Archived Q&A and Reviews
- High end hearing aid vs. next step down
- I think I need hearing aids - suggestions?
- What's a good place to buy hearing aids?
- Fashionable hearing aids?
I am 58 years old and according to a hearing test I have high frequency hearing loss. Audiologist recommends a hearing aid. The choice is between the high end model vs the next step down. The audiologist recommends the high end one. The difference in price is about 2K. Any suggestions as to how to make this choice. Anon
As someone who has worn hearing aids for 25 years, while my ears went through various phases of otosclerosis and surgery, I'd say it is a no-brainer to get the expensive kind of hearing aid. The cheap ones (a) don't work well, well at allowing you to hear human speech; (b) feed back horribly; and (C) go thru batteries very rapidly. The expensive programmable ones are able to filter out background noise so that you can actually hear the signal that you want to hear. Amelia
Hello, and sorry for the late reply about hearing aids. I am 44 and have had HAs for about a year. It's shameful how little information is available to help people comparison shop for HAs!
I chose a high end model ($5,000 for both) with which I am very happy. I have the Phonak Audeo Q90. I like it because I can adjust the volume by pushing a button on the right ear, and I can control the pre-built algorithms on the left ear (I have a mute, a ''loud places'' setting, a ''focus right in front of me'' setting etc.). I am confident that the hearing aids make me able to hear/undersatnd a lot of words in conversations that I otherwise wouldn't.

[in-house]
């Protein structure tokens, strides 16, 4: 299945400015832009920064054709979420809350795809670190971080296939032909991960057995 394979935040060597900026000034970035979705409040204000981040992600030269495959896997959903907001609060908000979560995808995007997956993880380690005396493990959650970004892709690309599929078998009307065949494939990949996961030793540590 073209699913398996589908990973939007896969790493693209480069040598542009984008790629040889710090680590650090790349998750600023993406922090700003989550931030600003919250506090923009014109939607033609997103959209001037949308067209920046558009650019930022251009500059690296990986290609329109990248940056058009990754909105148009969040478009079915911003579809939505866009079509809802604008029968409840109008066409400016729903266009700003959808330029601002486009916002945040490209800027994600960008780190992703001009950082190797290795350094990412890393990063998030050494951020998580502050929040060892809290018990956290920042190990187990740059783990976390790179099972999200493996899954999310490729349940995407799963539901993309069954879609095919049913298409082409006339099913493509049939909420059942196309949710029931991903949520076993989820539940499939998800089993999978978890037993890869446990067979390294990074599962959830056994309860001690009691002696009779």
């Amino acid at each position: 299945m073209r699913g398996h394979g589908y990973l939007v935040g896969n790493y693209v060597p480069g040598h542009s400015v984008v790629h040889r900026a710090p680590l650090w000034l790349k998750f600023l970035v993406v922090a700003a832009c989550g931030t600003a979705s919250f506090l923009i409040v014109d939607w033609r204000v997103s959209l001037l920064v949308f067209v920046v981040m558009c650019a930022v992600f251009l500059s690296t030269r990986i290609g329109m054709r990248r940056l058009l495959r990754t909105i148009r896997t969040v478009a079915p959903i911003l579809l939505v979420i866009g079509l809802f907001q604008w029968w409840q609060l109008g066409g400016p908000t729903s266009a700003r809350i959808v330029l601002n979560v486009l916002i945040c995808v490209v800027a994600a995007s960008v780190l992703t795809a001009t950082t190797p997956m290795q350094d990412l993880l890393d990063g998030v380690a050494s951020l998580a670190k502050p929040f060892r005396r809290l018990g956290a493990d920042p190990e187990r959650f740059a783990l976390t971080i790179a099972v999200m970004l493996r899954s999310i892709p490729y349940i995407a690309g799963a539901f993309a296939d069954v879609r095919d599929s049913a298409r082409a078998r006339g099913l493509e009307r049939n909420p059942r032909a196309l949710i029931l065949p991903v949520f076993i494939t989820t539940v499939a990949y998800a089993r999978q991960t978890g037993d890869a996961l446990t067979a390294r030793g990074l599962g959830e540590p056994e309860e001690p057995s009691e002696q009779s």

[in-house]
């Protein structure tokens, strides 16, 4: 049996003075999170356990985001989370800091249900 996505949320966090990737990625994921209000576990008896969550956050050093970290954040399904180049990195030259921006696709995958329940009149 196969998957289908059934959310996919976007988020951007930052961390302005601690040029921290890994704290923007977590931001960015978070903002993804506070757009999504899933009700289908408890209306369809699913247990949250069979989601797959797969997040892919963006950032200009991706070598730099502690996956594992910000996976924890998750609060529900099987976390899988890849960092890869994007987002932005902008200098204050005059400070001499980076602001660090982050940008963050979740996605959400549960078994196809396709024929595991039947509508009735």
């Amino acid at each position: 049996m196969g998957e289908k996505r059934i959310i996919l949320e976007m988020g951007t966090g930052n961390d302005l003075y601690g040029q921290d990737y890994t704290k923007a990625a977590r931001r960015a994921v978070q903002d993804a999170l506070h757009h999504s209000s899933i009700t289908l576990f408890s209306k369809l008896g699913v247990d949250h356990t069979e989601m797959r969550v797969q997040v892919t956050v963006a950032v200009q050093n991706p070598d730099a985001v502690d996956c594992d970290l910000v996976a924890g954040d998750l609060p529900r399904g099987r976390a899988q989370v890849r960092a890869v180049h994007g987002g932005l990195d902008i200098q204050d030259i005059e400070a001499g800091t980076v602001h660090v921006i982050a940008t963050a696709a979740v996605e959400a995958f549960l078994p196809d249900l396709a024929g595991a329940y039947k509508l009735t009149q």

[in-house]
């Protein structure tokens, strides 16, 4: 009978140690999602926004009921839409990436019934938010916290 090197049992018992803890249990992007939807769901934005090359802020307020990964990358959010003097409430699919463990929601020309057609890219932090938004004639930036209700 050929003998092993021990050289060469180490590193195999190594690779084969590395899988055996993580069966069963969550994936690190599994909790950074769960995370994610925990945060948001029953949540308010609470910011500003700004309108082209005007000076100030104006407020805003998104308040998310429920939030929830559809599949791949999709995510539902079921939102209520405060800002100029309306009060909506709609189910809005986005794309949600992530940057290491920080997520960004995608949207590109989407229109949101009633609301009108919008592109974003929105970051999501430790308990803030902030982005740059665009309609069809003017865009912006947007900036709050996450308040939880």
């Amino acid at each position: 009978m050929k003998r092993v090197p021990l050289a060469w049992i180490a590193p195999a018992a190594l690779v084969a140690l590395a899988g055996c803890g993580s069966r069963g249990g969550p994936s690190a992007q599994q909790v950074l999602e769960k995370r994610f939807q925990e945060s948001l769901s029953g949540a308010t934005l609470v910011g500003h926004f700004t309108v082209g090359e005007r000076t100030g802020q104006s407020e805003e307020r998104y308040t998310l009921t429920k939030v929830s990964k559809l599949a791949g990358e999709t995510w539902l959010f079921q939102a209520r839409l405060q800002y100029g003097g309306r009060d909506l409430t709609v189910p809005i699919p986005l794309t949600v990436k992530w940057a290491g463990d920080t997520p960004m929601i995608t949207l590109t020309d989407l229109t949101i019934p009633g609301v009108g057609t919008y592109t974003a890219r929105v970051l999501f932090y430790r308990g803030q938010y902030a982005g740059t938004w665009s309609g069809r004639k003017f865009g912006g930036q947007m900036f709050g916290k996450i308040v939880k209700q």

You should have the opportunity to try both models. Your audiologist *must* allow you to try a hearing aid for at least 30 days and return them with no cost to you -- this is a state law. If your audiologist is pushing one or the other model, you might want to consider going to a different audiologist.
Also, be sure to find out what's included in the cost. Will you be paying a fee every time you come in for an adjustment? How many adjustments are included? I got a lot of them, and the visits were covered...
Someday soon we'll have a good online review site for hearing aids. Till then, let's help each other by sharing as much info as possible.
Best of luck to you, mild hearing loss too
Over the past 18 months I have noticed a change in my hearing. I find that I need to be closer to the yoga teacher to hear the gentle suggestions before asana, I have a hard time understanding the person on the otherside of the glass ''box'' at the movie theatre or bank, and today I missed huge parts of the sermon at church - it just sounded too muddy. So, can anyone recommend where to go to get my hearing tested and to discuss my options for hearing aids? I have a PPO. Also, my understanding is that hearing aids eat batteries - some need to be changed every day????
More Like My Mother Every Day
Your first step is to see an Ear, Nose, and Throat doctor. (e.g. Bernard Drury at Summit). Your issue may be as simple as ear wax.
Then the doctor will refer you to an audiologist. You will need the audiogram in order to know in what frequencies there is any hearing loss. If hearing aids are prescribed, the audiogram will tell the audiologist how to program them.